Electric vehicles are Bhutan’s answer to air pollution
Air pollution by vehicles is a threat to Bhutan’s carbon-neutral status. But the Bhutanese have found a solution.
While Bhutan is many things—from idyllic to a spiritual mecca—their roads leave something to be desired. Bhutan is a mountainous country, with roads that snake with the varied terrain. Until recently, the roads were not paved, thus the lovingly dubbed “vomit comets”, minibuses of the late 1900s that made trademark wild turns at reckless speed.
Due to the topography of the region, the Bhutanese government has agonised over public transport for some time. The country has too many hills, ruling out trains, subways, or streetcars. The bus system has improved slightly from the “vomit comet” days, but only because the roads are now paved. Cars are still the most viable mode of transport in the country—provided you can afford them, of course.
These factors have led to an increased number of private vehicles in Bhutan. According to the Bhutan Sustainable Low-emission Urban Transport System report, the number of registered private cars in Bhutan has gone from 25,000 in 2000 to 893,000 in 2017. That is a 357% increase. For a population of 800,000, that equals one car for every ten people.
Air pollution in Bhutan
Bhutan relies heavily on hydropower, so most of the emissions can be traced back to road vehicles.
The effect of the over-congestion of vehicles on air quality can be seen in Thimphu, the capital of Bhutan. Within 12 years from 2007 to 2018, the pollution in Thimphu has doubled. Moreover, fossil fuels from cars add to the greenhouse gas emissions. The pollutants trap the air, raising the temperature of the city.
This is not ideal for the environment. To add to that, the petroleum to run the cars have to be shipped in from other countries which increases Bhutan’s dependency on outside sources.
Therefore, Tenzin Wangmo, the Chief Climate Officer of the National Environment Commission (NEC) declared expanding public transit to be the organisation's utmost priority.
Bhutan has pledged to remain carbon neutral. But according to Jurg Grutter, CEO of Grutter Consulting, a Swiss consulting firm that focuses on the transport sector and carbon finance, Bhutan’s vehicle emissions would triple by 2030 if they stay on the current trajectory. This is a threat to their carbon-neutral status.
As it is, Bhutan’s emissions have already crossed over to unhealthy. In 2016, the concentration of large particles Thimphu exceeded the health guidelines by the European Union (EU) and doubled that of the World Health Organisation’s (WHO).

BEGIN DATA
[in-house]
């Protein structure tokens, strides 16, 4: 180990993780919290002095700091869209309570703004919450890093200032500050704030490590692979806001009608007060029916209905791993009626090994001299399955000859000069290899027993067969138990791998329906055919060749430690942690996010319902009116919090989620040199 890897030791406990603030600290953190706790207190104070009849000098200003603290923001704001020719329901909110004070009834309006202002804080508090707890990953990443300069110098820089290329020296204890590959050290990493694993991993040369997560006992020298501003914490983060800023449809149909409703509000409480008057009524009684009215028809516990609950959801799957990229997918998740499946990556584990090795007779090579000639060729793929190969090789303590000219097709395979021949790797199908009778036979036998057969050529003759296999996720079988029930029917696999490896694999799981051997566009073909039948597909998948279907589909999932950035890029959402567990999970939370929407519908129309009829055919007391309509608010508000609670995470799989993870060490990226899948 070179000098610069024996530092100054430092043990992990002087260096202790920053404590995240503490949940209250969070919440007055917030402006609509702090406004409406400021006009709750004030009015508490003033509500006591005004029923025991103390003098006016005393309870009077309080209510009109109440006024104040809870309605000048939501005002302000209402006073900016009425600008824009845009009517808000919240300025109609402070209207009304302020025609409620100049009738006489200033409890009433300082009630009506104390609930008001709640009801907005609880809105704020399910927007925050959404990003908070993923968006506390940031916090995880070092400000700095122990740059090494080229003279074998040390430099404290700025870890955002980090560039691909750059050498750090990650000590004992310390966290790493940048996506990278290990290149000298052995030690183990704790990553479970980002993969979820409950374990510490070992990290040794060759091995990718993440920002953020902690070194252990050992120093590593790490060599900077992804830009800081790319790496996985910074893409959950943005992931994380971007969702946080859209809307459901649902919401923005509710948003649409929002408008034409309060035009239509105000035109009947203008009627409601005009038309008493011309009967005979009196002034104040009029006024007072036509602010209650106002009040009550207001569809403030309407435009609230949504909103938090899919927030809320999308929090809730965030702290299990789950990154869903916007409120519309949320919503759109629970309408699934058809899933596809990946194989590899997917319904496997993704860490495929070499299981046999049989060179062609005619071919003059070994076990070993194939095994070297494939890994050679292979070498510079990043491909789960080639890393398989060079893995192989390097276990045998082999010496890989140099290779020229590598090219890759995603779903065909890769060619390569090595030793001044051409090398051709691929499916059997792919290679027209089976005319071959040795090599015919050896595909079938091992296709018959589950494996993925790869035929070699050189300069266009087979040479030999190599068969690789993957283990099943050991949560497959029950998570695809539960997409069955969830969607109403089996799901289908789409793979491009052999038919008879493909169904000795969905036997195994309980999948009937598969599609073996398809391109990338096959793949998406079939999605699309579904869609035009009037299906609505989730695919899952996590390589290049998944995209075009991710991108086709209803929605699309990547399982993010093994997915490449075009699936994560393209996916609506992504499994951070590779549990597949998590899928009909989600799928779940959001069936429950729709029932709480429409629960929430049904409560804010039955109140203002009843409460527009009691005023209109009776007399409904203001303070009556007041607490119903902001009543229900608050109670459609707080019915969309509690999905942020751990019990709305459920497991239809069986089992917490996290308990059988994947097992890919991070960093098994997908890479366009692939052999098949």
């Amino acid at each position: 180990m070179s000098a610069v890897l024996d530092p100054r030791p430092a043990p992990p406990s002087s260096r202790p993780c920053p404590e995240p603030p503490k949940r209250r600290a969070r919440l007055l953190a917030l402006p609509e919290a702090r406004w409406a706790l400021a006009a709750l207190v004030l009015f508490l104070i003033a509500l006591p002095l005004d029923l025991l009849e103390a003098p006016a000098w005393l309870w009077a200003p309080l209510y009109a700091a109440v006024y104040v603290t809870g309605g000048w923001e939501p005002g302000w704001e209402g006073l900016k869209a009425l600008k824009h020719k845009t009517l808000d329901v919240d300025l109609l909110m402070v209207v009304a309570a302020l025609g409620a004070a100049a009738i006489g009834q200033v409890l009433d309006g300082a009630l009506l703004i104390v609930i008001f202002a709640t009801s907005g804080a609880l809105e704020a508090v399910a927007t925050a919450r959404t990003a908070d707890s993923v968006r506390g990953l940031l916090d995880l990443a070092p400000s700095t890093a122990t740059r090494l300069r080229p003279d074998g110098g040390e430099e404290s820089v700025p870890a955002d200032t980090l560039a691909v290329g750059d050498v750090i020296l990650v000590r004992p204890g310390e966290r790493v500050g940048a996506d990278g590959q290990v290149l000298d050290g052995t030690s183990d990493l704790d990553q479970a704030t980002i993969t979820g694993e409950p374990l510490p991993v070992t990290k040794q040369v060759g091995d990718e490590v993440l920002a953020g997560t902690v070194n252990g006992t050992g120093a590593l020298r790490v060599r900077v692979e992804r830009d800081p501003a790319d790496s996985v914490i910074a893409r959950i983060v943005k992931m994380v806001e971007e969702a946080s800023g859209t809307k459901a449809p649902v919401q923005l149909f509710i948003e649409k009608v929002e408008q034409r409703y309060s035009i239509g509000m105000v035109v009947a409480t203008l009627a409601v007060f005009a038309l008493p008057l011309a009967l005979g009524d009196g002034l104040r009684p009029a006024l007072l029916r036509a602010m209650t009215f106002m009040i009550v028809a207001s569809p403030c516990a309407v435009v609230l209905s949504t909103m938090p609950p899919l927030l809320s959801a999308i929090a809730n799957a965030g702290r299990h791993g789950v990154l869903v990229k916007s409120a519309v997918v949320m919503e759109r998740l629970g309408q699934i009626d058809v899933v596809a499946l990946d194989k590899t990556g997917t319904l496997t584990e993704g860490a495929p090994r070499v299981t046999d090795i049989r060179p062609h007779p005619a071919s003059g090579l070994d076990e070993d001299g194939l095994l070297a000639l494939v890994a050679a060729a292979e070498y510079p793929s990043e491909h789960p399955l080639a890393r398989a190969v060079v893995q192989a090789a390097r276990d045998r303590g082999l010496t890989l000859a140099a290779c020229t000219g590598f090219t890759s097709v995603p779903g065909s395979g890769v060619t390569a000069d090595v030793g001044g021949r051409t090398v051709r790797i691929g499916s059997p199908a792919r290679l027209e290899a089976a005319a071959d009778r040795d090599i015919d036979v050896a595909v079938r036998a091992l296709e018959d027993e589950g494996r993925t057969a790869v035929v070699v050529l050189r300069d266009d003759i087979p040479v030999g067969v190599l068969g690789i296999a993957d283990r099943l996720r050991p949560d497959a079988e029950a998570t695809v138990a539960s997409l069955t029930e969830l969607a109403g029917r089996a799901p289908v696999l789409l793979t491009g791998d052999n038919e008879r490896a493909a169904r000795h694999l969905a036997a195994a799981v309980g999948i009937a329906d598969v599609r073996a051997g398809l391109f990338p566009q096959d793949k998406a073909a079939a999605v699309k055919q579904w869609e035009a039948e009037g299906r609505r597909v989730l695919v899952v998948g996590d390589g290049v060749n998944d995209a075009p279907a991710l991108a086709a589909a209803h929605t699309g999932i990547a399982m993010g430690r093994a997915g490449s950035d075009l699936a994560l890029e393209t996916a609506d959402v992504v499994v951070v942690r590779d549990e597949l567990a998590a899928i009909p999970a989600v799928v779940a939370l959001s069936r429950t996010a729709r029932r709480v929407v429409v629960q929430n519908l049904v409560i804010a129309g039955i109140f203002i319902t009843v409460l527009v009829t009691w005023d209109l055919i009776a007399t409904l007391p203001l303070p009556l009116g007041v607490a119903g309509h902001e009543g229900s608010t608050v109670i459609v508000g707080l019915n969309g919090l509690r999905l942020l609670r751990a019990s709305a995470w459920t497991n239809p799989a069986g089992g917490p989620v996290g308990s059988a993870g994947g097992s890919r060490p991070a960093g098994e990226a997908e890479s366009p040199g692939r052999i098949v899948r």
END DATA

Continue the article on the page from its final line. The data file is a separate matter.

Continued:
The introduction of electric vehicles to combat growing emissions
As of 2018, commercial vehicles—20% of Bhutan’s vehicles—account for more than two-thirds of greenhouse gases in the country. Once the vehicles hit the road, removing them is costly and hard. Thus early action is required.
And Bhutan found an answer to this growing emissions problem: electric vehicles. But the transition has been anything but easy. An early attempt in 2014 to promote electric vehicles fizzled out due to misconceptions and lack of awareness.
For one, many people lacked confidence in the technology. Convincing them was hard work. The team started an intensive education campaign through media interviews, schools, and offices.
While gaining the public’s trust was difficult enough, there was a bigger problem: cost. Electric cars are expensive. UNDP funded 20% of it for taxi drivers, but that wasn’t enough to cover the cost of the car. To cover the rest, the project manager, Phub Gyeltshen cooperated with the Royal Monetary Authority to establish loans that covered 70% of the cost of an electric car. This attracted more interested taxi drivers as they only had to pay 10% of the cost now.
The taxi drivers got to test drive the electric vehicles before purchasing them, and they were pleased with their drivability and range-per-charge.
But for the non-taxi drivers, owning an electric vehicle was heavy on the pockets. The upfront cost was high to begin with. It just wasn’t worth it.
As of 2020, 67 taxi drivers have bought electric vehicles. The vehicles were imported from Japan, Korea, and China.
On top of trust and cost, there was a third challenge: charging stations. Five charging stations were installed in 2015, but many more had to be installed. By now, 15 to 20 more stations should have been installed in six western districts and Phuentsholing in the south.
A report from the World Bank has estimated that 648 charging stations are needed across the country to support the demand. Just deploying 300 vehicles isn't enough; the whole charging infrastructure needs to be expanded.
UNDP funding stopped last year in 2021. Now, Bhutan has to find new sponsors if they wish to continue the electric vehicle programme.
Having said that, although electric taxis are a huge step forward, Bhutan still has many cars, and it will only get worse and worse. Therefore, the Bhutanese have turned their eyes on the next big thing: zero- and low-emission buses and urban tracking.